A specific session of the meeting focused on CEPA activities; among others on the bilateral environmental education concept developed by WWF with the National Park and Ramsar site managers of Neusiedlersee-Seewinkel (Austria) and Fertö-Hanság (Hungary), on the campaign for living rivers in Tirol developed by WWF, and on the Countdown 2010 campaign by ÖBf to maintain biodiversity in forest wetlands.
This meeting also provided that opportunity to focus on transboundary cooperation for Ramsar implementation. Progress with the work of the trilateral Ramsar platform for the Danube-Morava-Dyje confluence (Austria, Czech and Slovak Republics) was briefly presented, as well as the “Drava River Declaration”, signed by the delegations of the five basin states (Austria, Croatia, Hungary, Italy, Slovenia) at the end of a very successful meeting in 2008. The Committee also recognized the need for increased cooperation with the Bavarian neighbours for the coordinated management of the adjacent Ramsar sites on the Lower Inn in Germany and Austria.
And in a very concrete way, the excursion boat “Elisa” provided transboundary meeting facilities during the second day, leaving Bregenz pier in the morning, cruising first to the lake shores of Wasserburg in Bavaria (Germany) for a short glimpse on the local nature reserve, and then to Rorschach on the Swiss shores and upstream along the “Old Rhine” river arm, forming the border between Austria and Switzerland. This and the last stop in the centre of the Austrian Ramsar site Rheindelta (Rhine Delta) provided the opportunity to have a close look at the ongoing restoration works to create gently sloping, natural shorelines, where concrete walls and stone dams prevailed since the construction of the “New Rhine” river channel in the 1950s. The Rhine river transports impressive amounts of coarse grained sediments into Lake Constance, originating from the nearby Alps upstream, and this creates substantial challenges for the lake and shoreline management. The Committee took the occasion of its lake cruise and on-site visit to express its wish that the network of existing nature reserves along the lake shores be recognized as a functional unit, essentially for waterbirds, suffering from much disturbance by recreation and fishing activities, and expressed its hope that, together with the Austrian Rhine Delta Ramsar site, also the nearby remaining wetland habitats in Switzerland be designated as a Transboundary Ramsar Site, as already suggested a few years ago in a joint report on Ramsar implementation by the Austrian, German and Swiss Courts of Auditors. Also, the network of remaining and restored reedbeds, wet grasslands, fens, permanent and temporary ponds and peat bogs, further upstream in the Rhine valley in Austria, Liechtenstein and Switzerland, arguably merit to be included into an extended Ramsar site, based on Liechtenstein’s first Ramsar site Ruggeller Riet.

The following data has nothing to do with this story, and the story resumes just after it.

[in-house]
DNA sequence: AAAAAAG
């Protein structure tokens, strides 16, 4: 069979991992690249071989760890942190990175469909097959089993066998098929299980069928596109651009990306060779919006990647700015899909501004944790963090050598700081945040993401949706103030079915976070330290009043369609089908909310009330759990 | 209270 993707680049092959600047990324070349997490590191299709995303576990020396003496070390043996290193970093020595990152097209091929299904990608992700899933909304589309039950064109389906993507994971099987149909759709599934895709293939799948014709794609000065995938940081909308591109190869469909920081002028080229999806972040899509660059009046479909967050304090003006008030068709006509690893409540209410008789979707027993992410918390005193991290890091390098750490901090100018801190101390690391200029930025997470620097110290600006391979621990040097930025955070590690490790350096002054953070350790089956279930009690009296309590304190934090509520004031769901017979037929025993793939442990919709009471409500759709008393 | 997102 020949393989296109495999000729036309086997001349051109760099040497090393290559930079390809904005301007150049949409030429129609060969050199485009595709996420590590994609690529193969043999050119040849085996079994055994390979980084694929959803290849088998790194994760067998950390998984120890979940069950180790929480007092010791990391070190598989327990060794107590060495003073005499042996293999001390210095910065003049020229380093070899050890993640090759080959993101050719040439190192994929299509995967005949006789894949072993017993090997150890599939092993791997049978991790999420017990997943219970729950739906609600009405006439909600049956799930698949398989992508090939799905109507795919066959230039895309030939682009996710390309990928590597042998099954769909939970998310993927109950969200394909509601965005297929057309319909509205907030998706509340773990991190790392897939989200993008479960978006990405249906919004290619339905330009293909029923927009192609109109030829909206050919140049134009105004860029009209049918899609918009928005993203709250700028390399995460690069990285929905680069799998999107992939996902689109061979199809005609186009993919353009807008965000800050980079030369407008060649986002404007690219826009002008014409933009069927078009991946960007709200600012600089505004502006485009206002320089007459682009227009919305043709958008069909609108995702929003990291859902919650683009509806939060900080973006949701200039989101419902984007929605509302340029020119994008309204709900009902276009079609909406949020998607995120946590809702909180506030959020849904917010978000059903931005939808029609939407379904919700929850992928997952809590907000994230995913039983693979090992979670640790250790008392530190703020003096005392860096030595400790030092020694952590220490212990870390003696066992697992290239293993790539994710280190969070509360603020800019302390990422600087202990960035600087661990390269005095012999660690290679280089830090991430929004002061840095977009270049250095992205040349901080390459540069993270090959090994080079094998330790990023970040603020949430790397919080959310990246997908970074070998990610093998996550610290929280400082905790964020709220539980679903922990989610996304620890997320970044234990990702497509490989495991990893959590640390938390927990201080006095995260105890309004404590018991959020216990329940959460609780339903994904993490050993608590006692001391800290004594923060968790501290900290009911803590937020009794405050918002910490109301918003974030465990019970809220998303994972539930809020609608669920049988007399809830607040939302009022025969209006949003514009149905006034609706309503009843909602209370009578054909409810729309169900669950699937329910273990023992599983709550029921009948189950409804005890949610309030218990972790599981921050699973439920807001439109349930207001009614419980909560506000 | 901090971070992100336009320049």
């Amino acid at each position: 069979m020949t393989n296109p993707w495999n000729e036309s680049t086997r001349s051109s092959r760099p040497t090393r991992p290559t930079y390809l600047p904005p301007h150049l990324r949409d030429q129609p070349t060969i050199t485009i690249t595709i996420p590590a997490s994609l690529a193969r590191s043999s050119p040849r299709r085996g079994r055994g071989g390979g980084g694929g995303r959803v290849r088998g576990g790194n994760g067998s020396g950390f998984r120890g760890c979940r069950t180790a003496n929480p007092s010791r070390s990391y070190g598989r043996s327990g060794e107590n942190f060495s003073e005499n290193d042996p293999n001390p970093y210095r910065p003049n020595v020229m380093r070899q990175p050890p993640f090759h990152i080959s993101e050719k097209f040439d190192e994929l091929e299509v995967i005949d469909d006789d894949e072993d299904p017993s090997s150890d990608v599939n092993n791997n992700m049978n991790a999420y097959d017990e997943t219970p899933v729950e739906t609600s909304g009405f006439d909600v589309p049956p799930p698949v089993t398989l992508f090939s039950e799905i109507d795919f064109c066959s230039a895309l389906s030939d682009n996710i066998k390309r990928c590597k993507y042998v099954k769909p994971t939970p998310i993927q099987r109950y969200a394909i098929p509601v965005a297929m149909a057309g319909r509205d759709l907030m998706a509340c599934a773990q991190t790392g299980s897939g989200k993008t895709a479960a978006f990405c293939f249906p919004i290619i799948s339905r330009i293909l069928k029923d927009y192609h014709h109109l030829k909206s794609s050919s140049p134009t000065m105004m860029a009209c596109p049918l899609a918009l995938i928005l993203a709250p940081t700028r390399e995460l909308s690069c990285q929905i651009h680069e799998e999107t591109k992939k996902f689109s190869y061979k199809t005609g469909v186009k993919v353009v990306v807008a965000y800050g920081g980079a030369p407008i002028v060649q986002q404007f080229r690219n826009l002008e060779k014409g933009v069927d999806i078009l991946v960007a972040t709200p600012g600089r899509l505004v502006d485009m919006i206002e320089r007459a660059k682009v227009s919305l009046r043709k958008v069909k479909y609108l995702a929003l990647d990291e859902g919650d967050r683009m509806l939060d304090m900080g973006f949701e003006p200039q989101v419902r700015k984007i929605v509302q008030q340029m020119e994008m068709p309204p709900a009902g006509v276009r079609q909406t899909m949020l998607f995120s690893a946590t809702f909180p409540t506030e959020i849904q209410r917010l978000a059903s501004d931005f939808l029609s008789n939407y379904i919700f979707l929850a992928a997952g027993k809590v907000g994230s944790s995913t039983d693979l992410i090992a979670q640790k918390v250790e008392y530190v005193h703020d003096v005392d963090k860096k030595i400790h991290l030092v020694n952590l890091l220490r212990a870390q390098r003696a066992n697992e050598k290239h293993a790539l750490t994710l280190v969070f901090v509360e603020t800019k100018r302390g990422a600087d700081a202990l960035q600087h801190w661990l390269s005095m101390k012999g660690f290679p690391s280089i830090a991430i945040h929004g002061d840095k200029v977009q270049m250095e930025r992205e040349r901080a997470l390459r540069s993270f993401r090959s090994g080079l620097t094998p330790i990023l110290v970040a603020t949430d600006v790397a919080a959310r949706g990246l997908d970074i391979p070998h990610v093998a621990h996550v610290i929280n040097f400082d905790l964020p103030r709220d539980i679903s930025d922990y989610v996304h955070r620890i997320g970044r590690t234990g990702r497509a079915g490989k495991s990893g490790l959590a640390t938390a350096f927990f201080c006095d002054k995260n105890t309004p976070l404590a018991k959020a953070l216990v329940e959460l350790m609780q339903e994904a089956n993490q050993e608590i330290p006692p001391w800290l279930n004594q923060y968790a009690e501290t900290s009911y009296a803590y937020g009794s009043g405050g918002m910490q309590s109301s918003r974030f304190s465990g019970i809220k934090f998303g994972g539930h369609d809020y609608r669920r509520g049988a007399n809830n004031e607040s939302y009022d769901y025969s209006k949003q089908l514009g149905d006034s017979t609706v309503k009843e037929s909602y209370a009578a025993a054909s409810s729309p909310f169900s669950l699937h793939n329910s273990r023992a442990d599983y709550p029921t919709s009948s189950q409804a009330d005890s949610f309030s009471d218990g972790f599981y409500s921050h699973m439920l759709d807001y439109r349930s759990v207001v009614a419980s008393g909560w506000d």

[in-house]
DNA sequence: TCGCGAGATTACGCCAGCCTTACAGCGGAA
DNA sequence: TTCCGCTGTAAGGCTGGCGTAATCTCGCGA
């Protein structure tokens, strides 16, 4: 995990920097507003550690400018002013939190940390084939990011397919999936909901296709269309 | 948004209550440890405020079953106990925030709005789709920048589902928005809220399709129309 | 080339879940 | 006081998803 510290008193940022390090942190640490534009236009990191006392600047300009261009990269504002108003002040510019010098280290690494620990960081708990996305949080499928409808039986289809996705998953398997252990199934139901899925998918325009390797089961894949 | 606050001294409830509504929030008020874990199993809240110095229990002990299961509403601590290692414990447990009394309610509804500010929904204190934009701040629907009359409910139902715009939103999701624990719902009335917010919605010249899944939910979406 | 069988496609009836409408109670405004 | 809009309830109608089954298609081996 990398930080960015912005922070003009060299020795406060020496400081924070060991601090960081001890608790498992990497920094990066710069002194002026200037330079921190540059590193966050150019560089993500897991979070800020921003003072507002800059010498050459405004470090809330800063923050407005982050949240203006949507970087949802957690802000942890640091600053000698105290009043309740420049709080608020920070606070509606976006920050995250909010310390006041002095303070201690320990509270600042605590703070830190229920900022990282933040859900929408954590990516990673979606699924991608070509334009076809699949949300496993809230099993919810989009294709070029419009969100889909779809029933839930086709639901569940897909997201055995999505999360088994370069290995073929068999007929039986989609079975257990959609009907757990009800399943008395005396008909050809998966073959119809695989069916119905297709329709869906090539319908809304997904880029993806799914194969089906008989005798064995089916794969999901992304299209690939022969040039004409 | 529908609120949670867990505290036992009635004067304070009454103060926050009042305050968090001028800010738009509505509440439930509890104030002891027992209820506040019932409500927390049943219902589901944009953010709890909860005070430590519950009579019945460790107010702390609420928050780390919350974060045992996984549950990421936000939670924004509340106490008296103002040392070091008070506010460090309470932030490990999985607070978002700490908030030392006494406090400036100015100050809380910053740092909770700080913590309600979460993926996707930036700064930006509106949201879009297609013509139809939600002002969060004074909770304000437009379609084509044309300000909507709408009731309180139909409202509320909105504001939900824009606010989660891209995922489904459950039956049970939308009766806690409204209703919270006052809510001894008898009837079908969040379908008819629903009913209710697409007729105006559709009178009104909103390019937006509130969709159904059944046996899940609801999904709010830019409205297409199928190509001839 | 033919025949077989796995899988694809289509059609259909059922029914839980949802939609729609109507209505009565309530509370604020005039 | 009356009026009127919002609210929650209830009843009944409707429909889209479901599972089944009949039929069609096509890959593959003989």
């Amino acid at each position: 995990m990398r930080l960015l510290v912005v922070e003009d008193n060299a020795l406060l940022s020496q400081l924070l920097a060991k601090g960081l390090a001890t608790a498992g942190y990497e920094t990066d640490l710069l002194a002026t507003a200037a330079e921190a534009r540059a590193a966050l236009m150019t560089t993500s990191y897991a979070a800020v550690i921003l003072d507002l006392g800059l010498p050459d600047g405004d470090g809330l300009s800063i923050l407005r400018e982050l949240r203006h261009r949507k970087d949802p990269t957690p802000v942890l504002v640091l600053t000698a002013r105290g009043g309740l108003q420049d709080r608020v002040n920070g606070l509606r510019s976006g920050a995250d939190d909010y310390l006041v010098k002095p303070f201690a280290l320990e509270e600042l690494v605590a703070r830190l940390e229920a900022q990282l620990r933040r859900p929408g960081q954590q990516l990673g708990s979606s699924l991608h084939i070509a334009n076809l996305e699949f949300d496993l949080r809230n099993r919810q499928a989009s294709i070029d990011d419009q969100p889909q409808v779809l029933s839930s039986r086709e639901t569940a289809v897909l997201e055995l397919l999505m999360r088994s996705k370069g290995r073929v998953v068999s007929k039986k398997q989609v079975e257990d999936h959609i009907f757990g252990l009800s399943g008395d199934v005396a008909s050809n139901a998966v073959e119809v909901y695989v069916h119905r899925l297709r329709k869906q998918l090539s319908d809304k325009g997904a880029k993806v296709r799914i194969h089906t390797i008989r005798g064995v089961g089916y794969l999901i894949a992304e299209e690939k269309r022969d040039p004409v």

These few lines try to summarize a very intensive and impressive agenda of barely twelve hours of exchanges and discussions. Christiana Machold and Walter Niederer from Vorarlberg federal state, and Gerhard Sigmund of the Federal Ministry in Vienna, are to be congratulated for hosting and organizing this very inspiring and pleasant meeting; to be followed on 11-12 November 2009 by a specific symposium on the importance of wetlands in relation to drinking water resources, climate change and biodiversity.
The meeting in session on Lake Constance, best visible are in the foreground (f.l.t.r.) Gernot Neuwirth (CEPA NGO focal point), Christiana Machold (chairing), Walter Niederer (manager of the Rheindelta Ramsar site) and Gert Michael Steiner (STRP focal point).
Tourist attraction Wasserburg with its Baroque church on the Bavarian shores of Lake Constance
Willows along the “Old Rhine” arm entering Lake Constance and forming the border between Austria and Switzerland
Bernd Siessegger explains the nearly completed shoreline restoration works in the Rheindelta Ramsar site (www.rheindelta.org).
Restored vegetated shoreline in the Rheindelta Ramsar site
-- Tobias Salathé, Ramsar